CHRIS ZAPPALA:  I don't think we have an indication that the rest of the year is going to necessarily play out as badly as the first part of the year has gone. That's definitely- I don't think- that doesn't follow at all. The mortality attached to this flu - and unfortunately as you pointed out, there have been some people who have succumbed and passed away from the flu - the mortality is no higher than with previous flus. It just seems to be spreading a lot more easily through communities. So, from that point of view it has been more difficult. And that relates to the nature of the virus, and the way that it can mutate and slip through our immune defences a little more easily.

FRAN KELLY:        Okay. Well, that's good news, I suppose, in one way. One thing about the figures this year, the death toll may not be higher yet but there does seem to be a spike in South Australia. It's recorded the highest number of flu cases. The death toll there's reached 37. South Australia's had nearly 17,000 cases compared to 1400 for the same period last year. Any clues about what's going on in South Australia?

CHRIS ZAPPALA:  No, not at all. That's a really curious finding, actually, and it's not at all clear why that is the case. It's interesting actually. The reason flu circulates more in winter is probably not because we're cold, as some people believe, but it's actually because we probably spend more time in closer confines. We huddle together more. And so whether there's an issue around that or not is obviously a point of discussion and conjecture. But it's not particularly obvious or clear at all why the poor South Australians have had such a bad year compared to everyone else.

FRAN KELLY:        Yeah. As I say, I was shopping around trying to get a flu shot this week from one of the chemists in the area and nobody has them, bit unclear about when they were going to get them. Do you have any information about when those 400,000 vaccines will be made available in the private market?

CHRIS ZAPPALA:  I'm so sorry, I don't have that information, but obviously we're hoping that it will be as soon as possible.

FRAN KELLY:        Okay. And just again, the message for people who are most at risk - people over 65 and which other group are eligible still to go under the National Immunisation Programme to the GP where there is vaccine available?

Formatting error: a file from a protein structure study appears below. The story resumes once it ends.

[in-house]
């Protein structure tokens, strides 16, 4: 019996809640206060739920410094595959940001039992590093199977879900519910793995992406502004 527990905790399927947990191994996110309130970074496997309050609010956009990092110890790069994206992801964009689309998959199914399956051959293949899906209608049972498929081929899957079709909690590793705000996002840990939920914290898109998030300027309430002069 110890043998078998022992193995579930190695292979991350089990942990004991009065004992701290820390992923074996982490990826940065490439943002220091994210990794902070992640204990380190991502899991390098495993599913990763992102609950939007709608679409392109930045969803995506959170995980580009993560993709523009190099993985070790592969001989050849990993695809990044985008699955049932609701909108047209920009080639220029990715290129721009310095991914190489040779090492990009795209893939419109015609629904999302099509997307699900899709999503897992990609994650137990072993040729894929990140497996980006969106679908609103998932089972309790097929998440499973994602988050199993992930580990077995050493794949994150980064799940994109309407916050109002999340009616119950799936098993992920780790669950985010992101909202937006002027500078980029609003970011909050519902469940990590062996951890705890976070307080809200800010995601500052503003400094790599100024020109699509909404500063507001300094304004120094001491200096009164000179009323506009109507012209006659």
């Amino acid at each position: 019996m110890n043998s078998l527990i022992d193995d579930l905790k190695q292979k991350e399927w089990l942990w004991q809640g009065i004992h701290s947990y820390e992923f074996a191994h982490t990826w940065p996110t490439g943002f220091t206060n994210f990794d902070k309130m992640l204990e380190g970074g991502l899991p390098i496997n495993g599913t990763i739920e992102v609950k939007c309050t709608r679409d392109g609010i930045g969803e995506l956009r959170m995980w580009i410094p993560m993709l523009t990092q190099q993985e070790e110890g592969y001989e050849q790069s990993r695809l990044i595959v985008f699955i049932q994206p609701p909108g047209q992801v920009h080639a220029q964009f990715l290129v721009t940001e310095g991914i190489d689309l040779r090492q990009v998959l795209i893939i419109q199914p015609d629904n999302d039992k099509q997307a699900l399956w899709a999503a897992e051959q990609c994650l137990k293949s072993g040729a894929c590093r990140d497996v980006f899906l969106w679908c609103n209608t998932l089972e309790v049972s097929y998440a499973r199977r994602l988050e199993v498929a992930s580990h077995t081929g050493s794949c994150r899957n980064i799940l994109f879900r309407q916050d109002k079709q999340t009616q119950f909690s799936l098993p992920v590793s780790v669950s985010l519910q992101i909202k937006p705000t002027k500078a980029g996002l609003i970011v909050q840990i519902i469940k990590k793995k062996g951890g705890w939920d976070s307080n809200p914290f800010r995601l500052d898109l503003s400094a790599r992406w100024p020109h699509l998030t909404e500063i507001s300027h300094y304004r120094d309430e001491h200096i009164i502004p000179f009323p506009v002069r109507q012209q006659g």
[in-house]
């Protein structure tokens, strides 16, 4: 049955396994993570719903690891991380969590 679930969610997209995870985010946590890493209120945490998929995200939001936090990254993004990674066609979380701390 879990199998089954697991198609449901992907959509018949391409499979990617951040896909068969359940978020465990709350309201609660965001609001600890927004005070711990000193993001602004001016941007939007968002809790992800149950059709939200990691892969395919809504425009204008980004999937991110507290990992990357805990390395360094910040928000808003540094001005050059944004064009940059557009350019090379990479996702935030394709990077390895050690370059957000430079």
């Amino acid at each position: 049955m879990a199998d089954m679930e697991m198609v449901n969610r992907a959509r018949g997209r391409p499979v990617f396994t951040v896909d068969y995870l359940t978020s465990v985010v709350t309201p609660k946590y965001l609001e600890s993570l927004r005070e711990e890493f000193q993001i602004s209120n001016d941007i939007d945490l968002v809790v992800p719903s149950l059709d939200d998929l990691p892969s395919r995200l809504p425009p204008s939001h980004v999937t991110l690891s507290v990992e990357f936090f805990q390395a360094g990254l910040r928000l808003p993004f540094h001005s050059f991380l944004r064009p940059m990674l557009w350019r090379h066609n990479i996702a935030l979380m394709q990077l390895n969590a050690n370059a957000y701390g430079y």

CHRIS ZAPPALA:  Yes, correct. So over 65s, people who have problems with their immune systems - people who have chronic respiratory illnesses, for example, or no spleen - people of Aboriginal and Torres Strait Islander descent, and pregnant women - they're the main groups, and those people should pop along to their regular general practitioner and get vaccinated if they haven't already.

But just to underline, remember, please, please, please, remember if you're unwell, stay home from work. You don't need to be a hero because you don't want to give it to other people. And be really good with your respiratory health. Watch where you cough and sneeze, wash your hands and those sorts of things, because the simple measures like that definitely do make a difference as well. So, we've got to be particular about those in this difficult time.

FRAN KELLY:        Okay, Chris, thank you very much for joining us.

CHRIS ZAPPALA:  You're welcome.

FRAN KELLY:        Dr Chris Zappala is the Vice President of the AMA. And just to make sure that you've got that message, for many of us, we can't go to the chemist near us at the moment. A lot of chemists have run out of the flu vaccine. More is coming next week, I understand. But GPs still have them, so if you are eligible under the National Immunisation Programme - if you're over 65, if you've got a chronic respiratory disease or some kind of immune issue, if you're Indigenous Australian, if you're pregnant - you can still go to the doctor and get a flu shot. It's available now, so don't hold off by the sounds of it.


6 June 2019

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Published: 06 Jun 2019